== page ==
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Condemned chapel ‘a developer’s delight’ claims estate agent

The chapel house

Estate agent Andrew Morgan is taking a very pragmatic view when it comes to the sale of a property which has recently come under his command.

To many, Pontgarreg Chapel is a minefield of devastation having been neglected and allowed to fall into a state of serious disrepair and subsequent virtual ruin for several decades.

But this, according to Morgan and Davies director Andrew Morgan, could point to  a converter’s paradise.

“Whenever properties like this come onto the open market, it’s always very exciting for estate agents as the property’s potential is considerable,” Andrew Morgan  told The Herald from his office in Lampeter, mid Ceredigion.

“The frustrating thing is that anyone wishing to buy properties such as this for residential purposes face a steep uphill struggle with their respective planning authorities because so much emphasis is being placed these days, on holiday accommodation conversions as opposed to residential conversions.  Estate agents and property developers have been banging on about this for some considerable time, particularly in light of the serious housing shortages that are affecting the counties of south Wales, including Pembrokeshire, Ceredigion and Carmarthenshire. But here at the chapel, the holiday potential  could be one of the escapisms that will enable the buyers to get  through the planning mire.”

Pontgarreg Chapel is situated in the village of Capel Iwan which is  a highly sought-after location, being three miles south of the market town of Newcastle Emlyn in Carmarthenshire.  As a result, it lies within easy travelling distance of both Ceredigion and Pembrokeshire.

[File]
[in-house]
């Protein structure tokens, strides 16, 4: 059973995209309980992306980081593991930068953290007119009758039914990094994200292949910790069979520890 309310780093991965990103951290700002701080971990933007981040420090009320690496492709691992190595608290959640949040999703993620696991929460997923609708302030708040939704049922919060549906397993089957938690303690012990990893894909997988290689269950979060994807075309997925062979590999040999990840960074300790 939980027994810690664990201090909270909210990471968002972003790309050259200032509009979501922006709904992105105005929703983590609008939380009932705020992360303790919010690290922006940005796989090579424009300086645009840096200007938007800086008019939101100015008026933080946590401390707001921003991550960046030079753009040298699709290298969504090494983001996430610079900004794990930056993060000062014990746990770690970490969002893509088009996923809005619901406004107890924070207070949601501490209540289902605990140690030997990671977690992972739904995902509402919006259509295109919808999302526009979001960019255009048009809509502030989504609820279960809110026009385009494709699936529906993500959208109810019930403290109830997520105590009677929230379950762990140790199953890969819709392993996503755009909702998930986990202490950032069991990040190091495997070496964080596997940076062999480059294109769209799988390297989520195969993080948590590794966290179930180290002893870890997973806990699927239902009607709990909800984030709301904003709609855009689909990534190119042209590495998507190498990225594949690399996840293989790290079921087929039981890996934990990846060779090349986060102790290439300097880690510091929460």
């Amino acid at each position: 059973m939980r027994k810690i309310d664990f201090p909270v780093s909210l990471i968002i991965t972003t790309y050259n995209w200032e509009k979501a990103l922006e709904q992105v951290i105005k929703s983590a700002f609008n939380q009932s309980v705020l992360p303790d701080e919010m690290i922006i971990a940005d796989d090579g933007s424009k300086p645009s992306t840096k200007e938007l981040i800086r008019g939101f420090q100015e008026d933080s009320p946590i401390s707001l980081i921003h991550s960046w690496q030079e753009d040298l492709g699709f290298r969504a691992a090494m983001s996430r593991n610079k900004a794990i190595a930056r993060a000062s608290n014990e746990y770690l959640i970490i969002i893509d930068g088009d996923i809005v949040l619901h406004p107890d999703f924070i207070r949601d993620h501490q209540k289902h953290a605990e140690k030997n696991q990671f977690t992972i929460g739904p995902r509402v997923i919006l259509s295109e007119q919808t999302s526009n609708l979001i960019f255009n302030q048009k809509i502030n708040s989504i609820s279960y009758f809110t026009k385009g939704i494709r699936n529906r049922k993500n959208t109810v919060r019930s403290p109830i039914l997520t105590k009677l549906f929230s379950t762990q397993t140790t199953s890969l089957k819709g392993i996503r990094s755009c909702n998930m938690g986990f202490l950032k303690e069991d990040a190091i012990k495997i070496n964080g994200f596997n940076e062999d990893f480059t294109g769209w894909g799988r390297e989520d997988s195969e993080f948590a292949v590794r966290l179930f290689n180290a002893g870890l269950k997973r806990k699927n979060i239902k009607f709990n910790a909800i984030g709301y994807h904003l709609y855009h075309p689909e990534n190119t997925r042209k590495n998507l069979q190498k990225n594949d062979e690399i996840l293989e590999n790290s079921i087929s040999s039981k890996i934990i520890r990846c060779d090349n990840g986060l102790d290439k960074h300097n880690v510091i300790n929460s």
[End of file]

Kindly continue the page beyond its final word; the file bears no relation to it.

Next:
The property comprises the early Victorian chapel which, despite being described by the agents as being ‘in generally poor condition’ still retains its traditional oak pews, pulpit and balcony.

The chapel interior

Even though the chapel has been condemned as a result of its levels of dry rot, wall fungus and general state of disrepair, the  congregation continued worshipping there until earlier this year, when services took place in the vestry. 

“The vestry is undoubtedly the building which is in the best condition of the three which are included in the sale,” continued Andrew Morgan. 

 “The chapel has been condemned and the chapel house is also in very poor condition and is in need of substantial investment.  

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“But this is what makes it so attractive.  The fact that there is already a house on site gives the developer the opportunity to live there but then convert the remaining buildings into holiday accommodation.  

“There’s no doubt that this site could hold a lot of different things to a lot of different people. But it also has a considerable scope for improvement, and contains many early Victorian features such as the fireplaces and recessed windows.”

Inisde the chapel house can be found many original features

It is understood that the chapel was built in 1818 after land was given to the Calvinistic Methodists by a local landowner.

As with the majority of redundant chapels and churches, there are covenants attached to the sale.  These often, but not exclusively, relate to access to the graves which lie in the adjoining graveyard for the families of those who have been laid to rest.  

Further information about any existing covenants at Pontgarreg Chapel should contact Morgan and Davies estate agents on 01570 423623.  The agent can also enlighten any potential buyers concerning the 999-year leasehold however this shouldn’t be an issue as there are still over 800 years remaining.

The chapel, the chapel house and the vestry are currently on the market for £55,000.

Further details as regards Planning Consents and alternative use should be directed to the Local Planning Authority at Carmarthenshire County Council Tel: 01267-234567.